Nurse throughout the country are complaining about their hours. Some critics say that they should be happy to have so much work and overtime. After all, plenty of people are working for minimum wage–if they can find a job at all. The problem is that nursing requires a heck of a lot more than your usual service job.
Given that almost 90% of the care you receive in a hospital comes solely from nurses, the ratio of nurses-to-patients is a critical factor for you, the patient, and the hospital you enter. The higher the ratio of nurse to patients, the higher the risk that something unpleasant may happen to you during your hospital stay. Here are some of the risks.
The more overtime a nurse works, the higher the chance of infection you have. The CDC says over two million hospital infections occur annually. On average, ICU nurses work overtime 5.6 % of the time in most major hospitals. So you do the math.
When overworked nurses are stressed beyond their ability to cope, the chances of errors in medications increase and with it the mortality rate of patients. Then there is “The failure to rescue” syndrome. That’s when the patient goes into critical mode. On TV, the heart rate monitor beeps out a warning, the intercom screams out that the patient is coding, a dozen nurses rush in, armed with every conceivable medical device and bring you back from the dead. But in real life there may not be anyone available to rescue us. It happens more times than you know.
Hospital accidents do happen and errors do occur, since we are all human, but the incidence of both increase when inexperienced nurses are forced to administer to critical patients. Because regular nurses are being worked to death, inexperienced juniors are often times put in charge of patients that require critical care. This can also happen when hospitals lock out striking nurses and replace them with juniors. The morale of that tale is to avoid hospitals where nurses are striking.
I could go on and on. Inadequate supervision tends to increase the number of errors in any business, but in hospitals that can lead to aggravated medical conditions like shock, cardiac arrest, urinary tract infections, pneumonia and, of course, mortality. In an understaffed hospital, there is a 7% higher likelihood of death within a month of admission. There is also a 7% higher chance of ‘failure to rescue’ patients as well.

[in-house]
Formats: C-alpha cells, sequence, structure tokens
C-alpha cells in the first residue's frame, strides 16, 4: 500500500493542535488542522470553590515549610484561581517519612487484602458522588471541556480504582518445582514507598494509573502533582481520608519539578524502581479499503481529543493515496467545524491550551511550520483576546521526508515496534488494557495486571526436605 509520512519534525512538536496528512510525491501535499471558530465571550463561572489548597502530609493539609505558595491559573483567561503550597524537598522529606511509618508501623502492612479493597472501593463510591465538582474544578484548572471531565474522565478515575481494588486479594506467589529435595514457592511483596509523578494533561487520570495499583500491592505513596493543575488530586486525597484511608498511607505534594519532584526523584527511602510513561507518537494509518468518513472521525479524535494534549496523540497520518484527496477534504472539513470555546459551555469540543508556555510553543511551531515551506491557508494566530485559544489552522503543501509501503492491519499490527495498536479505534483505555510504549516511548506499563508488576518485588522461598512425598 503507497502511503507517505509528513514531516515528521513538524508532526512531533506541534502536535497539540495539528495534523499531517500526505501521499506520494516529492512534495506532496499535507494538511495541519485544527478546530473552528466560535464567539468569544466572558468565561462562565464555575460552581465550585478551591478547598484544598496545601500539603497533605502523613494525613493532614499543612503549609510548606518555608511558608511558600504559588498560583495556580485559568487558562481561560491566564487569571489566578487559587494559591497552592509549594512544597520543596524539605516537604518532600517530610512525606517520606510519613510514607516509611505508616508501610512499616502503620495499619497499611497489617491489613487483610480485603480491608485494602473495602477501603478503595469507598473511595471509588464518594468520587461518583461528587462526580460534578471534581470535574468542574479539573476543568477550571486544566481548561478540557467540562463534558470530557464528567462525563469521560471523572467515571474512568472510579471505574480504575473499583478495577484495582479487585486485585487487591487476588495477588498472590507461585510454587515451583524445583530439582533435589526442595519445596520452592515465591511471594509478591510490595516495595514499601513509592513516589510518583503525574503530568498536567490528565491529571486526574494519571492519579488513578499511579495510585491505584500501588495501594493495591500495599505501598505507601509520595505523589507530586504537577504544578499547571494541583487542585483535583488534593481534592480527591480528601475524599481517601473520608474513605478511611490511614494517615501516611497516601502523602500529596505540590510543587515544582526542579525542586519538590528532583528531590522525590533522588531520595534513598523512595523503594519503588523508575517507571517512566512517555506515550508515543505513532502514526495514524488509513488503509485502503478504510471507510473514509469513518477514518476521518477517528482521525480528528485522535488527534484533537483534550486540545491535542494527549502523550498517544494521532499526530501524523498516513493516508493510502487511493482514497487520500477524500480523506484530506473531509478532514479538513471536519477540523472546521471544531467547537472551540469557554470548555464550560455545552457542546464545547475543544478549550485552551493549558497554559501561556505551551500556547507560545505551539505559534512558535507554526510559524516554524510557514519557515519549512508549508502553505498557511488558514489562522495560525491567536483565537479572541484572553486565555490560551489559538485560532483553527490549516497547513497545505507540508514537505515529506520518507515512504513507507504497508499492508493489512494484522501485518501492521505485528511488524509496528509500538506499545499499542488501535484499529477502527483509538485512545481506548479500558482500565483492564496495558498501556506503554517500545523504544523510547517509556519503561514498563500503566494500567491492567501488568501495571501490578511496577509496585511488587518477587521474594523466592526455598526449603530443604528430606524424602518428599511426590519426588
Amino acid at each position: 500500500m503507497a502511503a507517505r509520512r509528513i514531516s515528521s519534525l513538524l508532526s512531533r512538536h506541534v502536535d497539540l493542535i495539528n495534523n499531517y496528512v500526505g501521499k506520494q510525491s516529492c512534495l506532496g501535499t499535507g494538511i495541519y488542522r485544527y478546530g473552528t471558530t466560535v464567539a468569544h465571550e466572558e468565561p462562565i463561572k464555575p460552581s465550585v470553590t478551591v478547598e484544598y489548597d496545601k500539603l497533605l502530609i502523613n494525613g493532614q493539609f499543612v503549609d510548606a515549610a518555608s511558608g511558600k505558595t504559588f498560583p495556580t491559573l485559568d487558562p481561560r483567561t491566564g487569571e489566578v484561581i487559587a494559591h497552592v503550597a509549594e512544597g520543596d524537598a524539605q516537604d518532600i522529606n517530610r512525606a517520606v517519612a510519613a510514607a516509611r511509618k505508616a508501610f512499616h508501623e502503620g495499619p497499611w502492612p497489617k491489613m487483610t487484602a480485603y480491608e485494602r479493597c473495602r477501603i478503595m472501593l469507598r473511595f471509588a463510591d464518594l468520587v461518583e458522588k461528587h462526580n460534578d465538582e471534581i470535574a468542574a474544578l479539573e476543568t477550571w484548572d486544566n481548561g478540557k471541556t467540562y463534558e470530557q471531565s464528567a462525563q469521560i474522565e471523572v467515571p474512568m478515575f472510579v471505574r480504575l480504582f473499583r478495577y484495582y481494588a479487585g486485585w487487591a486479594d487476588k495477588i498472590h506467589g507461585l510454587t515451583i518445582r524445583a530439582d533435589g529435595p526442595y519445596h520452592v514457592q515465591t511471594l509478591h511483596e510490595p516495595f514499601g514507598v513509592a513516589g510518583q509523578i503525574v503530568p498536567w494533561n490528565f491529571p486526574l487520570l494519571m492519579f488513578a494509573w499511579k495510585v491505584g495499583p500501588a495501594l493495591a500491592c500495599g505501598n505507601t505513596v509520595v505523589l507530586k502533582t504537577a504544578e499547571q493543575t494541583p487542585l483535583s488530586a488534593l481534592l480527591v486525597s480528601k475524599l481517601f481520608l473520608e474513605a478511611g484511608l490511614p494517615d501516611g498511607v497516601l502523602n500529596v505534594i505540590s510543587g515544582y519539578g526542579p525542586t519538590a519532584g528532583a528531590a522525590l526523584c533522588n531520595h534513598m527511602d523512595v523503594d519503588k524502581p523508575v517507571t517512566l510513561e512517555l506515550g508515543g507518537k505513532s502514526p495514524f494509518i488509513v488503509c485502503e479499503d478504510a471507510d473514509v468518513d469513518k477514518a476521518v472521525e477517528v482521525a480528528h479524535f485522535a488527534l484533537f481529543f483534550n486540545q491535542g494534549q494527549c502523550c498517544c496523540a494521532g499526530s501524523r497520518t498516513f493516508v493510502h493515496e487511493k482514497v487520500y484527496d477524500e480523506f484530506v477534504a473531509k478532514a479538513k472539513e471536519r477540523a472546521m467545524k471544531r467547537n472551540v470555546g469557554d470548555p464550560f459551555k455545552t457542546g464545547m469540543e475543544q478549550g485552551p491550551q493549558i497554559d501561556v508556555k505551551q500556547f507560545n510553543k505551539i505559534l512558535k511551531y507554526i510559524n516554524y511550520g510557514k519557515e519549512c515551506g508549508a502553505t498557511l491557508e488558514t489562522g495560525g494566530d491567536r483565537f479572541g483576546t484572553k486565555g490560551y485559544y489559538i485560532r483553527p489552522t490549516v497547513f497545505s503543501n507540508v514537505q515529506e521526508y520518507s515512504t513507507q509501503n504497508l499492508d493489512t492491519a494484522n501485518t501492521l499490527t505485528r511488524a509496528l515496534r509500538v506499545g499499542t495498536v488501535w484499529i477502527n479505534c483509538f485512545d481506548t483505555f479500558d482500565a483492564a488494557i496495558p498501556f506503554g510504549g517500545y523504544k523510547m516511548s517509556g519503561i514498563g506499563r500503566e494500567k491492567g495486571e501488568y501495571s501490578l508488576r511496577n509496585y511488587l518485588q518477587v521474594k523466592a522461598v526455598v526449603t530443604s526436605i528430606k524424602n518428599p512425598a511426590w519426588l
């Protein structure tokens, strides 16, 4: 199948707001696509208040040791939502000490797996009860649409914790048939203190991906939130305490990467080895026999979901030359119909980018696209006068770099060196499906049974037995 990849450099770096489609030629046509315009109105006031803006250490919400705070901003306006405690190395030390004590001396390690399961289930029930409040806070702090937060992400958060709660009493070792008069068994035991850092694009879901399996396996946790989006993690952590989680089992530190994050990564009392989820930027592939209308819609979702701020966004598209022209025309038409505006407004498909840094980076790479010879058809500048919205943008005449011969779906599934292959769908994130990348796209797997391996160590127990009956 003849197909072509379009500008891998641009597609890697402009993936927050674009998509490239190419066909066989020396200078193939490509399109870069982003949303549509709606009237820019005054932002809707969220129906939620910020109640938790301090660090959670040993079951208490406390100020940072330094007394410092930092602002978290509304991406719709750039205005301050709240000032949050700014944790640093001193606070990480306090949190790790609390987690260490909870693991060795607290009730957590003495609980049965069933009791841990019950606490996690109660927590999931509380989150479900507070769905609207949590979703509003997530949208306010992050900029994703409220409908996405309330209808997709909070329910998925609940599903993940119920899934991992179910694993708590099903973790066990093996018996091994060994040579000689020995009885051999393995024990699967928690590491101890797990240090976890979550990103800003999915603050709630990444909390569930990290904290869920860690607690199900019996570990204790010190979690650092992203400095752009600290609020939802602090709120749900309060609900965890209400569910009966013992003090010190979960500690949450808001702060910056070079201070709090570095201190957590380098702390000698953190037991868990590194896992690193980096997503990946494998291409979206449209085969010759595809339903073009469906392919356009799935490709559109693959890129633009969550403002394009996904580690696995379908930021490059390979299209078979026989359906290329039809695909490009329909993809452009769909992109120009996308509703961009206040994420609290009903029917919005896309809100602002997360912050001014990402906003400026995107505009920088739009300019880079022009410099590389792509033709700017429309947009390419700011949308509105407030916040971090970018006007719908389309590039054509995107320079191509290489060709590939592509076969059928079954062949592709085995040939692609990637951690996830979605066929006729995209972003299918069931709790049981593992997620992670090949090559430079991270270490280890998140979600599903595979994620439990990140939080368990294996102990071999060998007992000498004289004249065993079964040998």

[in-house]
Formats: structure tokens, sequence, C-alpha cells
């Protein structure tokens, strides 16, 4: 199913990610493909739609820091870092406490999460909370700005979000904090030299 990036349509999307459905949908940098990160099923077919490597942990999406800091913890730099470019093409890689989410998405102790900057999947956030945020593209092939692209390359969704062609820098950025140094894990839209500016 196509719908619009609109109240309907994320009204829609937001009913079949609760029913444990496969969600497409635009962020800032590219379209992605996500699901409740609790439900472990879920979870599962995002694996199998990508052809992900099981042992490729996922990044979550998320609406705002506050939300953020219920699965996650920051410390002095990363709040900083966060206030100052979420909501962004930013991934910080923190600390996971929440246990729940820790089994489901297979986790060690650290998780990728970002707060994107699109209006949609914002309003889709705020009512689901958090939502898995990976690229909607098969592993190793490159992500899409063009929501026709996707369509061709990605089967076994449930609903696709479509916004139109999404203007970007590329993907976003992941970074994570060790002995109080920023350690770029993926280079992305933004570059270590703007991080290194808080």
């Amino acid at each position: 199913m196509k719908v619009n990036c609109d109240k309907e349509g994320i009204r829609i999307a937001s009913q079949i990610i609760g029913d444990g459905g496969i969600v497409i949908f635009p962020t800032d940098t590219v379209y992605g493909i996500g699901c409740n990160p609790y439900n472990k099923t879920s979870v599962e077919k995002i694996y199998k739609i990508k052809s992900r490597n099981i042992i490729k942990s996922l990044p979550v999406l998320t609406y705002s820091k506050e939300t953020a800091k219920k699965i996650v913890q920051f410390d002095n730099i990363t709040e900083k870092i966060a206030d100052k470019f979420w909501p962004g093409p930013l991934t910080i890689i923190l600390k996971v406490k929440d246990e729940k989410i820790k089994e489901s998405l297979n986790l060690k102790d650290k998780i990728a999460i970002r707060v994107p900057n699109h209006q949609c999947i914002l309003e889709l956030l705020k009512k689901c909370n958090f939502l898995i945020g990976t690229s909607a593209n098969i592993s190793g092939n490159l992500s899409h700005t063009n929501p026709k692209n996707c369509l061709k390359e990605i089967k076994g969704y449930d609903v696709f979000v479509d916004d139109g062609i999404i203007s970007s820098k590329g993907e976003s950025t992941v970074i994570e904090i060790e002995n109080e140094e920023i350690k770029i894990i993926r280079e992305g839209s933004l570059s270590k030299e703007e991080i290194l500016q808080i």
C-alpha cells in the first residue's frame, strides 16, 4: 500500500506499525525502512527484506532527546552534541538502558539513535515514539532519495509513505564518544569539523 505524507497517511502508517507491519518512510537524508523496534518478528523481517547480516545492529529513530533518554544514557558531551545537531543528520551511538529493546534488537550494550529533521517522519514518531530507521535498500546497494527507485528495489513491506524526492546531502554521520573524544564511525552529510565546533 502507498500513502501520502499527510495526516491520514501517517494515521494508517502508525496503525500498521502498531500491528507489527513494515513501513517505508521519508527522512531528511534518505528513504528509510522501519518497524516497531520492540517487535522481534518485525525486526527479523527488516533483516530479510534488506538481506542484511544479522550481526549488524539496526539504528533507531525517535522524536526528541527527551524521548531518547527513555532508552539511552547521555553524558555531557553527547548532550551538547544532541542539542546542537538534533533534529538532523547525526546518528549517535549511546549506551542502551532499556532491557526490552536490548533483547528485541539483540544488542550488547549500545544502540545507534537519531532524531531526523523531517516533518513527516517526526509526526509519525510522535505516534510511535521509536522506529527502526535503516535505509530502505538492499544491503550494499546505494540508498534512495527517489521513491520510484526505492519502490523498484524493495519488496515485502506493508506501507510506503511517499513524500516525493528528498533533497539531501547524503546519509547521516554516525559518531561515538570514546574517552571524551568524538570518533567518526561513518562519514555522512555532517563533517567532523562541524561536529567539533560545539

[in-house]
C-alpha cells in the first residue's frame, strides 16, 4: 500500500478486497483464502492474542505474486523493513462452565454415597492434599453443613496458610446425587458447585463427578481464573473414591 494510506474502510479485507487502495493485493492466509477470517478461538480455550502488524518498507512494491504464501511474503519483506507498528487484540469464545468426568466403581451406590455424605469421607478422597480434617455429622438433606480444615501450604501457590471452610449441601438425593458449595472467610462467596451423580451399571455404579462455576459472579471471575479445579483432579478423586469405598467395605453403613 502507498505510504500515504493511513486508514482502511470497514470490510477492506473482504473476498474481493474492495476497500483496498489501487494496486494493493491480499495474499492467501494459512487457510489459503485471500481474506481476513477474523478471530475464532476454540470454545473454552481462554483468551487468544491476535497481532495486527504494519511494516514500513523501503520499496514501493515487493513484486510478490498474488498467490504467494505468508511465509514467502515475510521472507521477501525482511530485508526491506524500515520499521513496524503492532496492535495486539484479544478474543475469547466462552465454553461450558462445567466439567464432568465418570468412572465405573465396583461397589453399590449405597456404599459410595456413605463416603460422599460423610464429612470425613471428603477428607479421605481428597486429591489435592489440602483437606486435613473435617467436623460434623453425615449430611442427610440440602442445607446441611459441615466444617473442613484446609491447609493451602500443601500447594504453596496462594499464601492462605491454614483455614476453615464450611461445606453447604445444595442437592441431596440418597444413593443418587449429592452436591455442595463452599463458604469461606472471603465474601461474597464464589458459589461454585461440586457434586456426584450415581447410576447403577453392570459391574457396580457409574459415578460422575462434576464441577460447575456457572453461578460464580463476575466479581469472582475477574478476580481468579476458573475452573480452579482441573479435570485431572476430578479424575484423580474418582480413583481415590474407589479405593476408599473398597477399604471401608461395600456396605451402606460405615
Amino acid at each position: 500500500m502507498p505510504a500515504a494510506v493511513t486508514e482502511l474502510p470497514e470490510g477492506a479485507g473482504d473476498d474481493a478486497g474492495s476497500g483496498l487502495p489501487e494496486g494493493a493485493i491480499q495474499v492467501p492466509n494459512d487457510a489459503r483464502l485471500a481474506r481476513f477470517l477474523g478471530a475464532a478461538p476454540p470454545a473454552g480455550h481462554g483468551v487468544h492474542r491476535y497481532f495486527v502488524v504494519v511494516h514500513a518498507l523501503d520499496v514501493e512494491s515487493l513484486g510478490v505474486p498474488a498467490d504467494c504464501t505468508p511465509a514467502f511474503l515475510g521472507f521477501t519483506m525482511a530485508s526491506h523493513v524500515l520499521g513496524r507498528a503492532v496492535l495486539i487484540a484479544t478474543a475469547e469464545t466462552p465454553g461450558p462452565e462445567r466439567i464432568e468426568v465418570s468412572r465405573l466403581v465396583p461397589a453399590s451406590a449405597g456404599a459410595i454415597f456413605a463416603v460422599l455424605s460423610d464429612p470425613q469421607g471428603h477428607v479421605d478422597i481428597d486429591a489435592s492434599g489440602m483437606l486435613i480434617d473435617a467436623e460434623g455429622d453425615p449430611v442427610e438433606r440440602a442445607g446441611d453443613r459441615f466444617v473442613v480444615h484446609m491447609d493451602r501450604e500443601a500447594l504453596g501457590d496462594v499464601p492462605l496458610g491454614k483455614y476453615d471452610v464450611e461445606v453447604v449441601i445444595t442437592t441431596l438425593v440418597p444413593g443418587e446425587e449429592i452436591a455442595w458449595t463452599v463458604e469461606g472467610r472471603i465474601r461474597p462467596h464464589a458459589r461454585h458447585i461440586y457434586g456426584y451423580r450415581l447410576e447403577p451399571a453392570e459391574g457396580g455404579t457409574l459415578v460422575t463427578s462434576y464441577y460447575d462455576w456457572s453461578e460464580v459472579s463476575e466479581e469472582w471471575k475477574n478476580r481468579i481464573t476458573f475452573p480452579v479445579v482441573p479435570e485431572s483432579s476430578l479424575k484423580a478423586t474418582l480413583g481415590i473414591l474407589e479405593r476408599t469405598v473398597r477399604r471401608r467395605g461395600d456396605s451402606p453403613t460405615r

Now that you “get it” why, you might ask, would your friendly, local hospital deny the facts and be willing to take that risk? It just doesn’t make good business sense. After all, I would think that overworking your nursing staff would only lead to more nurses quitting or retiring. In a market where there is already a scarcity of nurses, higher turnover among your staff just aggravates the problem. You have to pay more to hire new nurses while adding to the existing staff’s heavy workload until you can replace those who quit.
It can also hurt your compliance requirements, since without enough nurses more “T”s fail to be crossed and less “I”s dotted among the mountain of insurance, regulatory and supervisory forms that are required as part of this nation’s health system. That will be sure to get the regulators after you.
An unhappy (or striking) nursing staff is also a colossal public relations problem in a competitive hospital environment where your reputation as a “good” or “bad” hospital can be meaningful.
Granted, the present national health care debacle playing out in Washington, D.C. places the hospital sector and its management in a very difficult environment. Since most hospitals have no idea what kind of future they face, or if they will even survive as a business, the only thing they can do is to continue to cut back on costs to the bone while they wait for a solution to our healthcare dilemma.
The problem is that waiting for the coast to clear really doesn’t work when safety is at stake. Like every other business sector in the country, from coal mining to pollution control, when a business fails to recognize and remedy a safety issue, the states will usually do it for them. Let’s hope managements and nurses can come to an agreement that works for both of them before that happens.